-Sheryl

Some other posts you might like

The jerk-face warrior

Two-faced phony-baloney

I swear! Or do I?

Copyright © 2017 All rights reserved
Squat

Don’t plague me

I adore reading. I read a lot and enjoy various formats. There is one thing I don’t enjoy reading no matter what or who writes it. Plague. Widespread illness out of control unfurling upon the masses to bring about misery and death. This is totally a personal thing, maybe it’s my inner hypochondriac coming out to play or whatever. I just don’t enjoy reading about pustules, open oozing sores, swollen lymph nodes, the last gabbled breath of the many, over and over… yuck.

I was reading a super awesome book series and they went plague quite a few books in. I haven’t finished it and haven’t moved on in the series either. That was about two years ago. I probably won’t. Everybody has that something, that taboo subject they won’t read or write about. For me, its sex implied or explicit. Some it’s disease, illness or plagues. For others, it’s racial repression. For others, it’s violence against women or children, especially sexual.  It could be how graphically someone writes about the tattered pungent rotting green hued skin, falling off the corpse in chunks as it lands in thick wet plops on the cold hard ground. Like I said, everyone has the one thing they won’t write or read. That’s totally okay, I can’t please everyone. I should, however, be pleasing someone. Boring writing is right up there with plagues for me. If the story is going nowhere for too long I get bored. I don’t want to read a chapter describing the grass in detail either.

I find it’s a fine balance. Toss in a little of everything and keep it interesting. All good recipes require an assortment of ingredients. The more you put in the better it tastes, right? In moderation. If a plague must happen for story development or it is part of that era then fine, but less is more IMO.  I read a book that had the black plague happen smack dab in the middle. Sure the author described the misery and filth, but he did something far more amazing. He showed the good, the silver-lining and what the survivors with vigor were doing to help. He focused on the emotional and surrounding and fascinating factoids that let me get through a subject I’m uncomfortable with. That stuck with me. If it has to be there, and it must be horrifying. Why not temper it with the bright side too?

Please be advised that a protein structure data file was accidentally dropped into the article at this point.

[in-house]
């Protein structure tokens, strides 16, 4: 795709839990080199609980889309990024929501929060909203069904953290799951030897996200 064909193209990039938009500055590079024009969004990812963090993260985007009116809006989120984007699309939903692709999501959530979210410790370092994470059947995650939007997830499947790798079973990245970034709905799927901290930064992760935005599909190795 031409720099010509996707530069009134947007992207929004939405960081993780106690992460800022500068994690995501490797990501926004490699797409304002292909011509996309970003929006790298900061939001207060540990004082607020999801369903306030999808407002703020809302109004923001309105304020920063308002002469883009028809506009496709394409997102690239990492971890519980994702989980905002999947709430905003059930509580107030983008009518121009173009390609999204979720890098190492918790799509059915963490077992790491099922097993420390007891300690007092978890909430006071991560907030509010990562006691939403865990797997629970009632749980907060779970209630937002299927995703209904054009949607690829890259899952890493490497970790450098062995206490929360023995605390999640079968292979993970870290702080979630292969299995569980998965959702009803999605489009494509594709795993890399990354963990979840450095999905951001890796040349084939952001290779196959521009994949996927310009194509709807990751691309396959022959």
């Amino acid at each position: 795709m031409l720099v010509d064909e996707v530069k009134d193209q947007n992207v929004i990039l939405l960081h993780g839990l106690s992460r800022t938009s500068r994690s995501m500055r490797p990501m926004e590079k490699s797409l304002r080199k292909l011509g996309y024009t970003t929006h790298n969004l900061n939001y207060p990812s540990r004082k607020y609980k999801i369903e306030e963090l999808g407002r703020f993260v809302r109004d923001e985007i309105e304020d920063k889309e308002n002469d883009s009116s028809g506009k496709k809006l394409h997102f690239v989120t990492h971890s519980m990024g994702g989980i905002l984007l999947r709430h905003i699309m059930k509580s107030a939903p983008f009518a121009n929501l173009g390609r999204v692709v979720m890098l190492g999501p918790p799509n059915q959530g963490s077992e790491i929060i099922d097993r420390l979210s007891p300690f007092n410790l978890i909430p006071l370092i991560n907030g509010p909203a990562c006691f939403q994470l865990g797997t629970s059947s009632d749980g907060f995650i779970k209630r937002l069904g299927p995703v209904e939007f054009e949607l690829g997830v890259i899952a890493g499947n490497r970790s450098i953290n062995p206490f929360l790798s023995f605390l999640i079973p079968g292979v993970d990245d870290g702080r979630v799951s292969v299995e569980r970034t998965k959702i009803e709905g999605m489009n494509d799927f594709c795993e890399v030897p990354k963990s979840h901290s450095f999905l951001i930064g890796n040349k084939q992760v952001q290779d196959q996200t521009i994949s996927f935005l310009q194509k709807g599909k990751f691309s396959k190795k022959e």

I don’t have an example of this because I don’t want to. I can be super gross, and write violence and gore. I just don’t like plagues or uncontrollable diseases.

I cannot take credit for the following since I’m not a great joke teller. *Sources unknown.

Two bacteria walk into a bar and the bartender says, “Leave! We don’t serve any bacteria in this bar.”
The two bacteria reply, “Hey, but we work here. We’re staph.”

Why did all the bacteria fail the math test?
They thought division is the same as multiplication.

A parasite walks into Jim’s party. Jim says, “Get out! No parasite are welcome at my party.”
The parasite says, “Well, you’re not a very good host.”

I need to go wash my hands a few times now.

My advice about Plagues.
When you write about something uncomfortable, there will be some who love it, and those that hate it. How you write it will make all the difference.

-Sheryl

Other gross posts

That is disgusting

Blood

Spit it out!

Copyright © 2016 All rights reserved

 Vigor
Unfurl

That escalated quickly

Arguments are fun to write, but need a little TLC. It’s easy to argue your my point of view but when writing it’s important to write with both sides in mind (or more if there are more opinions involved.) This daily prompt is similar to one on Sept 28th when I talked about disagree:  Make it blue.” –  “No. it stays green.”